Parachute Creek spill: Day 32

This aerial view was captured in a flyover provided by EcoFlight. It depicts the Parachute Creek leak site looking east shows orange fencing that indicates trenched areas associated with the ongoing investigation, as well as part of the pipeline corridor where 6,000 gallons of liquid hydrocarbons were recovered. Pipelines in the corridor cross under the creek. (Photo by Christopher Tomlinson)

This aerial view was captured in a flyover provided by EcoFlight. It depicts the Parachute Creek leak site looking east shows orange fencing that indicates trenched areas associated with the ongoing investigation, as well as part of the pipeline corridor where 6,000 gallons of liquid hydrocarbons were recovered. Pipelines in the corridor cross under the creek. (Photo by Christopher Tomlinson)

BREAKING NEWS — Area of leak contamination grows, diesel found in creek

Bob Arrington explains how a burst pressure gauge could have caused spill plume

Frack-Flavored Gas – “what happens in Garfield County stays in Garfield County”

Spill triggers new call for buffers
But as we all know it’s not just the drilling – it’s the pipelines

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HB 1278
Oil Spills Gas Releases Reporting
Will be in the Transportation & Energy committee on Wednesday, April 10 at 1:30 PM.
This bill would require reporting within 24 hours of all spills of oil and exploration and production waste involving one barrel (42 gallons) or more. Current Colorado Oil and Gas Conservation Commission rules vary, ranging from requiring reporting of general spills of five barrels or more within 10 days, to mandating immediate reporting of any spills if they affect or threaten a surface water supply.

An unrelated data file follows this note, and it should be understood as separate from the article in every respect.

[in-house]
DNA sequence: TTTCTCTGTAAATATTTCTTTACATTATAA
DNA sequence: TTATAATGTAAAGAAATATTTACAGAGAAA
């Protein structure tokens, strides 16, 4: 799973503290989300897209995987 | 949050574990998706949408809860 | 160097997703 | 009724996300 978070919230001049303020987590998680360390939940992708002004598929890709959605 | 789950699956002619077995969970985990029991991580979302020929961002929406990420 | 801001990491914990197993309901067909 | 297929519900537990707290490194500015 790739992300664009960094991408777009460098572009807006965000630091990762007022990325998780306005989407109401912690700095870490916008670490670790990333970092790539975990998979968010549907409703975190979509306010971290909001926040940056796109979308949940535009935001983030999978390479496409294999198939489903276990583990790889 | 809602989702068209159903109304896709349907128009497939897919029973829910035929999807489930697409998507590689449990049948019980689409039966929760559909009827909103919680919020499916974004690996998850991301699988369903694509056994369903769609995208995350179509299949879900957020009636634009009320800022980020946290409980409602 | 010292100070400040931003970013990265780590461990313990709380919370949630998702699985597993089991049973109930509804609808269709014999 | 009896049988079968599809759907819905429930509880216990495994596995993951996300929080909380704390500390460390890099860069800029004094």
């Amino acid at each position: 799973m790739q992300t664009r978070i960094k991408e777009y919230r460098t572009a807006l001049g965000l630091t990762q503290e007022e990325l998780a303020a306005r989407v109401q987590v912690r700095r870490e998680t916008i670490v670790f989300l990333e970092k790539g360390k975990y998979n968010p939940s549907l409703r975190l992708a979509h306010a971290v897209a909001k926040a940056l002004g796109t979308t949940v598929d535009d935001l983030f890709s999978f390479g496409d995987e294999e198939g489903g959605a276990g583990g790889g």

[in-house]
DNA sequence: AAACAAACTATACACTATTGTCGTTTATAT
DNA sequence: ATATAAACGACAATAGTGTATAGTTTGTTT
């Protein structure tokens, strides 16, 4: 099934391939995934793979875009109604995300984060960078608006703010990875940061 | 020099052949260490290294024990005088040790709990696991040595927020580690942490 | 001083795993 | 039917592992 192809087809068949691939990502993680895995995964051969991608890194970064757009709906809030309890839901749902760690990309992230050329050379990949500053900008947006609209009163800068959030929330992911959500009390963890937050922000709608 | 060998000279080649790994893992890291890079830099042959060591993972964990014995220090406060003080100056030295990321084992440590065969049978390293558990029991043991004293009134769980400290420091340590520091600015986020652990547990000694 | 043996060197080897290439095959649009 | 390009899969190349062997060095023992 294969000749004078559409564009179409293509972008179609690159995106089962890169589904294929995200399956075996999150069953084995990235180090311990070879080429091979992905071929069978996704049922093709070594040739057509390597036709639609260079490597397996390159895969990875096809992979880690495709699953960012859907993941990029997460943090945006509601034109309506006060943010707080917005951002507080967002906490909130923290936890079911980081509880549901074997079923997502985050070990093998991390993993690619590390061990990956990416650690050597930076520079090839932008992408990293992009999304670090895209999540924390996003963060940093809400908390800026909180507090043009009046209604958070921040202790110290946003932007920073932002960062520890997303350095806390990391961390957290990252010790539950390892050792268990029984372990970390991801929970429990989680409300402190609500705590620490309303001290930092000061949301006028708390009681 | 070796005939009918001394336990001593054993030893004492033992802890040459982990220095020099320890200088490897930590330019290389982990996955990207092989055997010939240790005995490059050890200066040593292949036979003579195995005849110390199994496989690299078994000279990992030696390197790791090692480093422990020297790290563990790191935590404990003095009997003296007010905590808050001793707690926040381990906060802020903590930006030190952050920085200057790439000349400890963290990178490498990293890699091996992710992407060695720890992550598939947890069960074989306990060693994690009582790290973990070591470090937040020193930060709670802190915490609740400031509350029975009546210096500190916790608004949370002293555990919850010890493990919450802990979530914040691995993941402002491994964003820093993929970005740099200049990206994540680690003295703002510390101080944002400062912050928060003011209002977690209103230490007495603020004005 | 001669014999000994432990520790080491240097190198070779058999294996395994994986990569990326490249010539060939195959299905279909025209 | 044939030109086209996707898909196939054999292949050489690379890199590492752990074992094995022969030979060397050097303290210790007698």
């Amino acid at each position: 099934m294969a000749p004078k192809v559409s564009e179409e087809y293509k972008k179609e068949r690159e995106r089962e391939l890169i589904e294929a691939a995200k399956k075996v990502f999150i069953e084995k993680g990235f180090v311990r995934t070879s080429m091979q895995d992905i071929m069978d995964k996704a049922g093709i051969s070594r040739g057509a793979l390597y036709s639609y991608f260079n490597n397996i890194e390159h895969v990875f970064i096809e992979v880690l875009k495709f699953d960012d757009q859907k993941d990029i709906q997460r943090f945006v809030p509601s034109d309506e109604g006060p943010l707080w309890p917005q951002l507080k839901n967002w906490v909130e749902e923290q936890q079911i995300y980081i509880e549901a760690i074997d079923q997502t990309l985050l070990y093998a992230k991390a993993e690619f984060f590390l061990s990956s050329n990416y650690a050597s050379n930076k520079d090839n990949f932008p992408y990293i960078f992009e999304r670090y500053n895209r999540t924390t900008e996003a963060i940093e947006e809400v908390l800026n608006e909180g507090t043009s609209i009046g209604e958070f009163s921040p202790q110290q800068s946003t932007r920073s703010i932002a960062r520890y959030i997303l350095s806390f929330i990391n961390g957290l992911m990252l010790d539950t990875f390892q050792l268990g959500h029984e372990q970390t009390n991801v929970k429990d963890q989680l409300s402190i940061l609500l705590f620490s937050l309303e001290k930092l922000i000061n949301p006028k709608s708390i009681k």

Under this bill, notification requirements would be extended to include landowners adjacent to the spill site and the emergency response authority within the affected municipality, or the local county if in an unincorporated area. Currently, reports must be made principally to the commission, with certain other requirements, including notification of the owner of a spill site within 24 hours of reportable spills, and immediate notification of emergency contacts for surface water intake facilities for spills that harm or threaten their water. The bill would reduce the reporting threshold from 5 barrels (current) to 1 barrel. It would also require the company to notify adjacent landowners and local governments.

HB 1275
Front Range Oil & Gas Human Health Study
Will be in the Health Insurance & Environment Committee on Thursday, April 11, at 1:30 PM.
Section 1 of the bill directs the Colorado Department of Public Health & Environment to issue a request for proposals to conduct a review of existing epidemiological data regarding the effects of oil and gas operations on human health in the counties of Larimer, Weld, Boulder, and Arapahoe and one or more control areas. The selected contractor must provide its analysis of the data in a report to the general assembly by March 15, 2014. The contractor must file interim reports with an oversight committee appointed by legislative leadership and the governor. The report must include the committee’s recommendation regarding whether a follow-up study to collect and analyze new epidemiological data is warranted. Section 2 authorizes the use of the mill levy on oil and gas production to pay for the review.